Yogurt Soap!

Yogurt Soap!


A few months ago I was toying with the idea of adding yogurt to soap. Yogurt is packed with beneficial microbes, cultures and lactic acid, making it great for skin. Yogurt is a fresh ingredient and is difficult to preserve in formulas so you can’t just add it to a lotion, but soaps are self preserving so you can add in all kinds of interesting ingredients such as milk and yogurt!

I had some bulk quantities of shea butter and coconut oil which I wanted to use up, plus I love African oils like baobab, so I hopped over to Soapcalc and made up a recipe for myself using those ingredients.

P.S. Soapcalc is a great tool for creating your own soap recipes, I highly recommend trying it out. You can choose different oils and butters as well as play around with the quantities to get a soap that has specific qualities - it's how I formulate most of my soaps.

Here is a gorgeous yogurt soap recipe, complete with fabulous African oils, nourishing shea butter, pretty pink clay for colour and creaminess and of course, the yogurt for moisturising factor.


Rose Yogurt Soap

101g  lye

150g water

120g greek double cream yogurt, room temperature

400g  refined shea butter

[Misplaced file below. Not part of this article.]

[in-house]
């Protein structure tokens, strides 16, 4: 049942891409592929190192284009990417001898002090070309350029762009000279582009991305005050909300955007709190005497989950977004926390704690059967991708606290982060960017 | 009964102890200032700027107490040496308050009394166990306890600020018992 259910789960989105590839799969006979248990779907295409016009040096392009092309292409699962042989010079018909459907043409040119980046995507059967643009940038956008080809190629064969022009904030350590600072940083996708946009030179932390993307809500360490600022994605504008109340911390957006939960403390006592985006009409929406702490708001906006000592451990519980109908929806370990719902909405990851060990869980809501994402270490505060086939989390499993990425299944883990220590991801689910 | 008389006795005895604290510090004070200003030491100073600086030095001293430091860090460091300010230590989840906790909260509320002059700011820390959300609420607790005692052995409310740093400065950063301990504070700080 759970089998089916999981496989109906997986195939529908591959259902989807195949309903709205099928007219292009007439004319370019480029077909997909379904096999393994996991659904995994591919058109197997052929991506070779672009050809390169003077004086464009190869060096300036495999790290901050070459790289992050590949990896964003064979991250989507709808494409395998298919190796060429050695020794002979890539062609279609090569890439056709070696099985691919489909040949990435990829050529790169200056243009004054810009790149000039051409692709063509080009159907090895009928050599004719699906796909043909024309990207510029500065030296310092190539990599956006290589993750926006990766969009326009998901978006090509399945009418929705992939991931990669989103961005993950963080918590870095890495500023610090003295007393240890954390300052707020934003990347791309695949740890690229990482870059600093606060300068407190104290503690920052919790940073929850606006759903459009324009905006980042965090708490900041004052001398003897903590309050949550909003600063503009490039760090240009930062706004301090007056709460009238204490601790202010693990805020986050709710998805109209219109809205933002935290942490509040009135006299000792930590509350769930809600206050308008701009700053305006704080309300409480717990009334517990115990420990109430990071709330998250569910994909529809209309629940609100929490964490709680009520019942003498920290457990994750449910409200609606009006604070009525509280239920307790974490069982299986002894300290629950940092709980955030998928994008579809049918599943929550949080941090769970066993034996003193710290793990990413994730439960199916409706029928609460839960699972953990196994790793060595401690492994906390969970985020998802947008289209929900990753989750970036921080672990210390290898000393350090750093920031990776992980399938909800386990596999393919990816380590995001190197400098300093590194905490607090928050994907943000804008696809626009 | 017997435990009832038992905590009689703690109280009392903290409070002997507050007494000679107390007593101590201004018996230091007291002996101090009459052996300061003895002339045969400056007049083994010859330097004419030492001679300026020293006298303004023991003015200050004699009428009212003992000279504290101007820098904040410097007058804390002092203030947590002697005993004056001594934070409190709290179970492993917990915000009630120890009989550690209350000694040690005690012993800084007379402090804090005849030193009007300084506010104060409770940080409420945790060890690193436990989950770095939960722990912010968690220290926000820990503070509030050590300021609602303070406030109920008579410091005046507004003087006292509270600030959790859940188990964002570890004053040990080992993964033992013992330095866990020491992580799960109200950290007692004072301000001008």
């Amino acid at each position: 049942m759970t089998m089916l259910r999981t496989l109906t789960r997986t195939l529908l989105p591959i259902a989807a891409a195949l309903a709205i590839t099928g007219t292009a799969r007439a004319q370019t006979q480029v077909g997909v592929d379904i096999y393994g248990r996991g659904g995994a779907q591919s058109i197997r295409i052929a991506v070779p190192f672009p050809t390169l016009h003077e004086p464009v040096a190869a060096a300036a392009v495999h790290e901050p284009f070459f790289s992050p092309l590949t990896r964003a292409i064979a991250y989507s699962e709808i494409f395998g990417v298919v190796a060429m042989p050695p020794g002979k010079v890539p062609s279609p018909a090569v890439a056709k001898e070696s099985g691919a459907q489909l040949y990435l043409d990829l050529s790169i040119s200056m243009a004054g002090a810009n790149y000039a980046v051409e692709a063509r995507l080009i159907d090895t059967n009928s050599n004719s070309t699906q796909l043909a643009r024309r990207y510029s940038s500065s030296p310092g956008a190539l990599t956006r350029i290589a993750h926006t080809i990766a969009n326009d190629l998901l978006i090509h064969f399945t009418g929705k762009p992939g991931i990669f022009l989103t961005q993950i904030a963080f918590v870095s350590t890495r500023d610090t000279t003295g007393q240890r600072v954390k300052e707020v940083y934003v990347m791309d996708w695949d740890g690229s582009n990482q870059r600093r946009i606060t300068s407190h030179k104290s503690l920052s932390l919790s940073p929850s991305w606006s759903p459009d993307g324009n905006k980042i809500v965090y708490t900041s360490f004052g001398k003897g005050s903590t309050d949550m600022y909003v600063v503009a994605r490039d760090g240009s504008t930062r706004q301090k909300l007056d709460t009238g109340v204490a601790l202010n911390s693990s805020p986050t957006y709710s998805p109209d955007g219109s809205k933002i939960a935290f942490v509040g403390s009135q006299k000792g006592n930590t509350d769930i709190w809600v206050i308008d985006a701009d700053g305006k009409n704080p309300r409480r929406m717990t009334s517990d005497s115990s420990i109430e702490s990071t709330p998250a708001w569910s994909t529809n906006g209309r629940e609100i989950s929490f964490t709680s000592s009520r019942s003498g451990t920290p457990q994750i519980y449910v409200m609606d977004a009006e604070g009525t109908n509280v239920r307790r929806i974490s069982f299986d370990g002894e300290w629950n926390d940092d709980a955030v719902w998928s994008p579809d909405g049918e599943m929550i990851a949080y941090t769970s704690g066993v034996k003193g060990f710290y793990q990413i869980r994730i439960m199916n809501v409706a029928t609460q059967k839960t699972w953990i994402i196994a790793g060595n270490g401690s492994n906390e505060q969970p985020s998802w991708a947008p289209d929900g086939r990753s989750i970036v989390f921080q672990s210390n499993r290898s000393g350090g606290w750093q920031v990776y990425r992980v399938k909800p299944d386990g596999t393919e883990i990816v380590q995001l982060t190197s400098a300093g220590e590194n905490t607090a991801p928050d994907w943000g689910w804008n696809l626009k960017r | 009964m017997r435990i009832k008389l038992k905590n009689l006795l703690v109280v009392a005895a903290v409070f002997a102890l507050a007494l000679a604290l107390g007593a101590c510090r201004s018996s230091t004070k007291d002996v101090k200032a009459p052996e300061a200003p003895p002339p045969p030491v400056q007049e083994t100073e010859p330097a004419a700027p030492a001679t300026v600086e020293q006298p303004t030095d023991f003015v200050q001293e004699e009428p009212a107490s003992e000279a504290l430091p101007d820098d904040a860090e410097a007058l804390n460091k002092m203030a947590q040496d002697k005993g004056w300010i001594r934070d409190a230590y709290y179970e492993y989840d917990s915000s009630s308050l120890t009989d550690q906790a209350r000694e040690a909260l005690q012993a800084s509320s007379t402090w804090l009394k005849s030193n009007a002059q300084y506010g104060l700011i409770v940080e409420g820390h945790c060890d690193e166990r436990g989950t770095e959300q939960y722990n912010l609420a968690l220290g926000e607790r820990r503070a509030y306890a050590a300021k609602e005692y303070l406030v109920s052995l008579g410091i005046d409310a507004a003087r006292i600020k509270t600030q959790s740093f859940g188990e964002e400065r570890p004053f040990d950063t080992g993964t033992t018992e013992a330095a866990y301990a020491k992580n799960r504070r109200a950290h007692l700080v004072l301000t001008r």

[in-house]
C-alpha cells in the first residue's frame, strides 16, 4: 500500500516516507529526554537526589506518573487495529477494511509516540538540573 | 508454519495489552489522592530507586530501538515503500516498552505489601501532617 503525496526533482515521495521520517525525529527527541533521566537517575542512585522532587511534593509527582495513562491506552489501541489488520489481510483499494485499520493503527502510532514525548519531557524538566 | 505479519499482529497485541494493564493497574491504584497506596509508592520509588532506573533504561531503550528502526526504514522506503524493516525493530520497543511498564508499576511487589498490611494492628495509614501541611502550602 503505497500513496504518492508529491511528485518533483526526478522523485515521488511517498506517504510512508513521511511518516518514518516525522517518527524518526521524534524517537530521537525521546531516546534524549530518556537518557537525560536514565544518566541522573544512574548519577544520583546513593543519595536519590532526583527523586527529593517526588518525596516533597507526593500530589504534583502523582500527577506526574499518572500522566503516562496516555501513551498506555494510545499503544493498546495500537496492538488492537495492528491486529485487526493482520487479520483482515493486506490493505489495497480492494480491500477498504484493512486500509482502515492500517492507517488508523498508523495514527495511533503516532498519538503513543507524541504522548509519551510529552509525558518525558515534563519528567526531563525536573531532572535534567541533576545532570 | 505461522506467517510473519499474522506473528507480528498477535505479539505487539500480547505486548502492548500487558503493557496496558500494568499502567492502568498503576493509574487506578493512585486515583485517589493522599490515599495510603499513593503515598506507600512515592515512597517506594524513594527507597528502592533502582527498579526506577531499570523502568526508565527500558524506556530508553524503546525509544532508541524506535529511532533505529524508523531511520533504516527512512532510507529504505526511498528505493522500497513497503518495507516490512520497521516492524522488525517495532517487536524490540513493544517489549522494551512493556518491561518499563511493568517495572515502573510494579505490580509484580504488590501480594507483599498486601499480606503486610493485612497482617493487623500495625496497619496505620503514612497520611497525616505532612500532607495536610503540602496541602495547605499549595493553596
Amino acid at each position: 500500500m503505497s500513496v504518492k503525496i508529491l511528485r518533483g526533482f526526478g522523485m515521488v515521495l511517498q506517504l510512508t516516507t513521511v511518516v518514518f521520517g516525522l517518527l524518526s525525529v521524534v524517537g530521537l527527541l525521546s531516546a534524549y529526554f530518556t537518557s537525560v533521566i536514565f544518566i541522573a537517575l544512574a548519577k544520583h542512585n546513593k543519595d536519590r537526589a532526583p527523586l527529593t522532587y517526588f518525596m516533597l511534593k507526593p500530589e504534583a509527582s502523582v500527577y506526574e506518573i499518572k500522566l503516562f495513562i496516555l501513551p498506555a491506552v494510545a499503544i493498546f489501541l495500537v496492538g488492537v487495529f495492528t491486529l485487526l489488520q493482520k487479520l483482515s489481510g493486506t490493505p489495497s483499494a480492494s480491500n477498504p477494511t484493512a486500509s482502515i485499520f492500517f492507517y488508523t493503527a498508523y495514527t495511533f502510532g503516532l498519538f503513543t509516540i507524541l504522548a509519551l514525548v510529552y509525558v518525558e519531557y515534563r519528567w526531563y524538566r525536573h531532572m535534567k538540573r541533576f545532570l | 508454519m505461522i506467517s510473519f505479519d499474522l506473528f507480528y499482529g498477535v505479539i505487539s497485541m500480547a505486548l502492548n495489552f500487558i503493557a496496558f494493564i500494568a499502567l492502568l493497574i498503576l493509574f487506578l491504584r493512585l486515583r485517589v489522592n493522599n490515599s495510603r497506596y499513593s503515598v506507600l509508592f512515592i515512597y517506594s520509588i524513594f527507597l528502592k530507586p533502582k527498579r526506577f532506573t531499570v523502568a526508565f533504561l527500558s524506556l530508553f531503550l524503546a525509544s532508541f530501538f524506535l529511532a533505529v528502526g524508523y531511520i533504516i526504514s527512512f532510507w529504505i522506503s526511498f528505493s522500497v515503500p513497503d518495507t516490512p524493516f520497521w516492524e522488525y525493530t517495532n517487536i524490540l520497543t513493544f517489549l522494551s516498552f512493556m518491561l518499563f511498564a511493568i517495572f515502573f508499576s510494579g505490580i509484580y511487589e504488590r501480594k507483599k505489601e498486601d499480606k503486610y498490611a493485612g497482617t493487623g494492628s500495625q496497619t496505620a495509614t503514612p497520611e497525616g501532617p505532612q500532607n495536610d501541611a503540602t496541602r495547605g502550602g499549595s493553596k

220g  coconut oil

100g  almond oil

5g  castor oil

5g  baobab oil

1T  pink clay

20g fragrance - try  rose or geranium essential oils

Handful of  dried rose petals for decoration


This makes 1.1kg soap so use a  loaf mold!

Variations: you can colour your soap with  mica powders, or use different  essential oils and  dried flowers for a different look and scent.


Before you do anything, please ensure you are wearing the appropriate protective clothing, including gloves and  goggles. Do not let the lye mixture or the finished soap mixture touch your skin or you may get a lye burn. Keep pets and young children away. Work in a well ventilated area.

Measure out all your ingredients. Slowly add the lye into the water and stir until dissolved. Set aside outside or in a well ventilated area to cool (lye in water is an exothermic reaction, meaning it gets hot). While your lye mixture is cooling, melt all your oils and butters, except the baobab and castor oils, together. Let the oil mixture also cool. Once both the lye mixture and the oils mixture have cooled down to around 50℃ (or lower but ideally within 10℃  of each other), blend the yogurt into the lye mixture. Slowly add the lye mixture to the oil mixture and blend with a stick blender until trace is just reached. Combine the pink clay with the baobab and castor oil, stirring so there are no lumps, then add this to the soap batter and blend to incorporate. Add in your essential oils for fragrance. Pour the soap batter into the loaf mold, and decorate the soap by making swirls with the batter and sprinkling rose petals on top. Leave your soap in the mold for 24-36 hours to harden up, then unmold it and slice it. Place the soap bars in a covered box and leave to cure for at least 7-8 weeks.